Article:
The fight against terrorist financing


10 Sep 2002

The fight against terrorist financing

Our Ref :

10 September 2002

The Chief Executive
All Authorized Institutions

Dear Sir/Madam,

The fight against
terrorist financing

Since the 9/11 event a year ago there have been extensive calls
in the international community for financial institutions worldwide
to play a vigorous role in the fight against terrorist financing.
In this regard the Financial Action Task Force (FATF) issued
specific guidance on the detection of terrorist financing by
financial institutions in April this year. The HKMA has also from
time to time notified authorized institutions (AIs) of the lists of
terrorist suspects designated by various bodies to facilitate the
identification of suspicious accounts / transactions.

Action has been taken to implement in Hong Kong the various
United Nations resolutions against terrorism. These measures
include in particular the recent enactment of the United Nations
(Anti-Terrorism Measures) Ordinance, which makes financing of
terrorists a criminal offence and requires the reporting of
knowledge or suspicion of terrorist financing to the relevant

Notwithstanding these efforts, it should be recognized that Hong
Kong is an international financial centre handling a large volume
of financial transactions on a daily basis. AIs therefore need to
keep up with and consistently apply the highest standards in
identifying suspicious accounts / transactions.

Against this background, it seems an opportune time for
institutions to take stock of the efforts that they have made to
combat terrorist financing over the last year, and to report on the
results of this review to the HKMA. We are therefore asking all AIs
to prepare a summary report on such efforts. This should
specifically address the following key issues:

  1. Does your institution maintain a database of names and
    particulars of terrorist suspects which consolidates the various
    lists that have been published in Hong Kong and overseas1 How timely is the process for updating the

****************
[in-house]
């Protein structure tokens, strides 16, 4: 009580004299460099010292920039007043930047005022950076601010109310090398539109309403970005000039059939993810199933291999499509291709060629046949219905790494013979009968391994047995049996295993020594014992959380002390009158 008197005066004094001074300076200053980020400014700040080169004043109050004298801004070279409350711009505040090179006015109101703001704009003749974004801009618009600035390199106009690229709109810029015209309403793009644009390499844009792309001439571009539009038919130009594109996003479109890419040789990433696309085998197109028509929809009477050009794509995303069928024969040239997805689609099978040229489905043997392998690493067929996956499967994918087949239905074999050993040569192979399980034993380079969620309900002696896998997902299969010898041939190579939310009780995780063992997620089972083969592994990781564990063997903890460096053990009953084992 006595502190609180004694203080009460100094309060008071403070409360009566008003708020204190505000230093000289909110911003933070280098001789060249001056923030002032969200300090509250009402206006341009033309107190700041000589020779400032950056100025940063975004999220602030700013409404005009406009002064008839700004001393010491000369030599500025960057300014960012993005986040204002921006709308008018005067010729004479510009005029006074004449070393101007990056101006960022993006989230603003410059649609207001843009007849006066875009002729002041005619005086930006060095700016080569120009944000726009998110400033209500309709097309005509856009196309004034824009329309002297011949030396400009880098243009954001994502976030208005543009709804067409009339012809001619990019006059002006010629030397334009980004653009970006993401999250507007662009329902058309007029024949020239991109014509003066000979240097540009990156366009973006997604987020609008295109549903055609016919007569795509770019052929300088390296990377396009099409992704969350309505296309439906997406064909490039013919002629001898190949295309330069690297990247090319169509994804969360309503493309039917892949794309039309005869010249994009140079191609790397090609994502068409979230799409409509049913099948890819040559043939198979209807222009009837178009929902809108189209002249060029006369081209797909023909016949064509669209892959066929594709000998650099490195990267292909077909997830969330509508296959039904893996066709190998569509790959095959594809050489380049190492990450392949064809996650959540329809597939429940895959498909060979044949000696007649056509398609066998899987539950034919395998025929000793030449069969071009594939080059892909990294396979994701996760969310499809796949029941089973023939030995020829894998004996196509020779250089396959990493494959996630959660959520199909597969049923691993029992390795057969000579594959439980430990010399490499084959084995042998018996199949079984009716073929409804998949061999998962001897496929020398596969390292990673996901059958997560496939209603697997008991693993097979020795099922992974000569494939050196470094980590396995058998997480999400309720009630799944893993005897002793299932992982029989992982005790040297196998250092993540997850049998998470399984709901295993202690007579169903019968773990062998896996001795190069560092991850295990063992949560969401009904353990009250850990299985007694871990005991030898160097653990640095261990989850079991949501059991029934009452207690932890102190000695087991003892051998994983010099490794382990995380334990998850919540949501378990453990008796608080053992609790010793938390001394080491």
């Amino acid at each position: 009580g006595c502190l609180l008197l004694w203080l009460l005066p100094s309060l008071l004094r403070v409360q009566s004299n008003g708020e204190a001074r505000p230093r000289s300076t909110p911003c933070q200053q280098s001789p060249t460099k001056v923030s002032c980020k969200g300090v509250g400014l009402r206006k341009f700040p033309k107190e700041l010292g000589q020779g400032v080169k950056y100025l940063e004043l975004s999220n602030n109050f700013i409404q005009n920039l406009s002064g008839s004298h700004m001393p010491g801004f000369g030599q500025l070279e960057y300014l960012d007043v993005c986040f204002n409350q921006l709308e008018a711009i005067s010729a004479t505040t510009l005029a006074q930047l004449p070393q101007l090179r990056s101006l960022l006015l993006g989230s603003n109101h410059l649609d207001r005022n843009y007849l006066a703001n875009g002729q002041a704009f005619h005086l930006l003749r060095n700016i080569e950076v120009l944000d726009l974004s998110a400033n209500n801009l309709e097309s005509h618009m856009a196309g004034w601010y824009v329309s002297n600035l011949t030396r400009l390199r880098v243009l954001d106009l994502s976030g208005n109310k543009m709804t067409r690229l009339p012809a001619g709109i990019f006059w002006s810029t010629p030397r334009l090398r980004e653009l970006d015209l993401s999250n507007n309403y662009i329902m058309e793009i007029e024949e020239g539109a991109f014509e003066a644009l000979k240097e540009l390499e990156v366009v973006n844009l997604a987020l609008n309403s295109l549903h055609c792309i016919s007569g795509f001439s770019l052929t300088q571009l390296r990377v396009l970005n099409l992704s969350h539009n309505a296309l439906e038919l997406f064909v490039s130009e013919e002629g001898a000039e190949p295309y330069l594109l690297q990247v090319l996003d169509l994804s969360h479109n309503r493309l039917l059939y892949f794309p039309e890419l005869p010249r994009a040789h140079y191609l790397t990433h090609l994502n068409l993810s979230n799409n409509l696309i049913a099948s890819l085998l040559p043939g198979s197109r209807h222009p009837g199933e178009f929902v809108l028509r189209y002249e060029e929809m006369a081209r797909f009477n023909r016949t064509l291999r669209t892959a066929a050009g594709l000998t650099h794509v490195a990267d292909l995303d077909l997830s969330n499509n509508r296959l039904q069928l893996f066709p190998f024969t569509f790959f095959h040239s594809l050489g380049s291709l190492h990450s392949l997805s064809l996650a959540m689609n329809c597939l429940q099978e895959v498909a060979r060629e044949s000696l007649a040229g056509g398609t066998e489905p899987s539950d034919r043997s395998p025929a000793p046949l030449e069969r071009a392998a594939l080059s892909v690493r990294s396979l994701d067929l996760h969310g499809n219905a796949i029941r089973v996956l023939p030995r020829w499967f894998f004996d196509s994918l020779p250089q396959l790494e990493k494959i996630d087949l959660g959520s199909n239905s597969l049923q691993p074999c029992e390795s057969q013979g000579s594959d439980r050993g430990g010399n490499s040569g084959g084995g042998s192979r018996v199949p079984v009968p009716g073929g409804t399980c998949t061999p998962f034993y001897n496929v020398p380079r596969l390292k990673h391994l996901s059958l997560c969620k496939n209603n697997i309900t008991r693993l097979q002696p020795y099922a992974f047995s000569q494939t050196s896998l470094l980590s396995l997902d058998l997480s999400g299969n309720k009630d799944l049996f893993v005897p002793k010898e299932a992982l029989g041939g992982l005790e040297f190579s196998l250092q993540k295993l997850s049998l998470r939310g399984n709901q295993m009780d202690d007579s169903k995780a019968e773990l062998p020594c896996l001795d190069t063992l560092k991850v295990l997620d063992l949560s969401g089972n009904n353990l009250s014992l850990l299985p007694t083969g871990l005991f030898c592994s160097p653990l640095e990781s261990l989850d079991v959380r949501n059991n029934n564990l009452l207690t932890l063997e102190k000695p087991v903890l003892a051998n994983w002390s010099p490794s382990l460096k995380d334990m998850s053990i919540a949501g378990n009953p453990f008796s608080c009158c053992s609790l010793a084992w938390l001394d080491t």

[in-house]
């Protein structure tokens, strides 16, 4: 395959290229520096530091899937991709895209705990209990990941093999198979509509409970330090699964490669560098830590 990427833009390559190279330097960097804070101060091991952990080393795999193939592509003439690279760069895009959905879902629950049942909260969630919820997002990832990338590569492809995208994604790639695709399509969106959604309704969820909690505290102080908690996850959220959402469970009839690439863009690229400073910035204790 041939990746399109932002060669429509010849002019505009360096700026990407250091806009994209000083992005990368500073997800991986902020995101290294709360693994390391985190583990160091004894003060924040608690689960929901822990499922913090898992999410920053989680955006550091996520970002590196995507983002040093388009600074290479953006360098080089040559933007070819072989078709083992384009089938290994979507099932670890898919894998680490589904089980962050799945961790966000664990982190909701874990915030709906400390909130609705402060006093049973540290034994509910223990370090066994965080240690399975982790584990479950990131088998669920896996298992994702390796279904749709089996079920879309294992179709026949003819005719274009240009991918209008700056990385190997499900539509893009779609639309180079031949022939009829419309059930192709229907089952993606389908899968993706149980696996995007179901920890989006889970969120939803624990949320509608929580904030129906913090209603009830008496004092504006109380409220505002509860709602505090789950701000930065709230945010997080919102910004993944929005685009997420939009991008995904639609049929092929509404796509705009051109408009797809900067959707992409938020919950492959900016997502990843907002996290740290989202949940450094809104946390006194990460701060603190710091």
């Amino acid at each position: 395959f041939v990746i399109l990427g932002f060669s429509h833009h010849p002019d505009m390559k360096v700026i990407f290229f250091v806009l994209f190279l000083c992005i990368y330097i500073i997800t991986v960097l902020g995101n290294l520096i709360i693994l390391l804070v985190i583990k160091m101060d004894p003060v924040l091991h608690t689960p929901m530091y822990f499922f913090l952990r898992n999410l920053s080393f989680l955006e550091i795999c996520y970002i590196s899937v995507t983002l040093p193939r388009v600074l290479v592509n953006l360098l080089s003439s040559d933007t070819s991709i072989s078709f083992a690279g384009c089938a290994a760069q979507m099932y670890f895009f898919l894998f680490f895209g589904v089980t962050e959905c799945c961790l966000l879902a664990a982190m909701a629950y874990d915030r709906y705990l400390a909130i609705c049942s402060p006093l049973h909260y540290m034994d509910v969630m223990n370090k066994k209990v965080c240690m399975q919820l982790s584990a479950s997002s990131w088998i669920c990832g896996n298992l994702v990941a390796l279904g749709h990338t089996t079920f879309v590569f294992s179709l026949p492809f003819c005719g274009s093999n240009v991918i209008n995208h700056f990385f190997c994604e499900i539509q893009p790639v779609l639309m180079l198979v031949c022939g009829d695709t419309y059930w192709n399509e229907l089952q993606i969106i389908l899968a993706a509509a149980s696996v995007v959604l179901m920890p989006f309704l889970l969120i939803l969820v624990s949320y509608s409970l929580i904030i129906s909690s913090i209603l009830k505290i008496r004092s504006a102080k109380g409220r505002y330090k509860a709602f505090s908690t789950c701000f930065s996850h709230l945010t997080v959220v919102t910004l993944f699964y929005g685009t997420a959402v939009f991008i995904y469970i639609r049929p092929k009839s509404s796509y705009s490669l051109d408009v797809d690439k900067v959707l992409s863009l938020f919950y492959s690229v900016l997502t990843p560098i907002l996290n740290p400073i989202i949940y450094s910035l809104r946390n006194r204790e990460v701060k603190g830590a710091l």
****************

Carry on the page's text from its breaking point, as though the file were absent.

2. To what extent is that database easily accessible by staff? Is
    it available to your overseas operations as well?
  3. To what extent are the names of new customers checked
    against the database of terrorist suspects?
  4. To what extent has your institution checked the names of existing customers
    against the database of terrorist suspects? What criteria were used
    for the purposes of this check?
  5. To what extent has your institution checked to see whether
    existing customers conduct, or have conducted, business
    transactions with individuals or entities on the database of
    terrorist suspects? How was this check performed?
  6. To what extent does your institution check the names of those
    parties involved in remittance transactions against the database of
    terrorist suspects? How is this performed?
  7. Apart from the names of terrorist suspects that have been
    published in the various lists, has your institution established
    criteria for identifying customers that may pose higher risk from a
    terrorist financing point of view, e.g. in terms of where the
    customer comes from, where he does business, with whom he does
    business and how the account is operated?
  8. Has your institution familiarised itself with the Guidance for
    Financial Institutions in Detecting Terrorist Financing published
    by the FATF which was copied to you in our circular of 7 June 2002?
    How have your staff been made aware of this?
  9. Has your institution familiarised itself with its obligations
    and those of its staff under the anti-terrorism legislation in Hong
    Kong? In particular, how is your institution ensuring compliance
    with the newly enacted United Nations (Anti-Terrorism Measures)
  10. Does your institution have arrangements in place to report
    suspicious transactions that may be associated with terrorist
    financing to the JFIU as well as the HKMA?

We are seeking as full a description as possible of the approach
that your institution has adopted in relation to these issues
rather than simply a yes/no answer. In some cases, institutions may
feel that, given the type of business they conduct and the type of
customers they have, the risk of involvement in terrorist financing
and money laundering in general is relatively low. Institutions are
free to reflect this in the replies they provide, but they should
note that a wide variety of institutions may be the conduit for
terrorist funds, and that terrorist financing may be difficult to
distinguish from seemingly conventional types of business
transaction. Institutions should not therefore automatically assume
that they are immune from risk.

We would be grateful if the chief executives of AIs would review
the report prior to submitting it to their institution's usual
contact in the Banking Supervision Department by 15 October 2002.
These contacts will also be available to answer any questions that
you may have on the contents of this letter.

Yours faithfully,

D T R Carse
Deputy Chief Executive

Narcotics Division (Attn: Mrs Clarie Lo)
Financial Services and the Treasury Bureau (Attn: Ms Kinnie

1 AIs should have particular regard to the lists of
terrorist suspects gazetted by the Hong Kong Government and the
lists of names designated under the US Executive Order dated 23
September 2001.

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Last revision date : 01 August 2011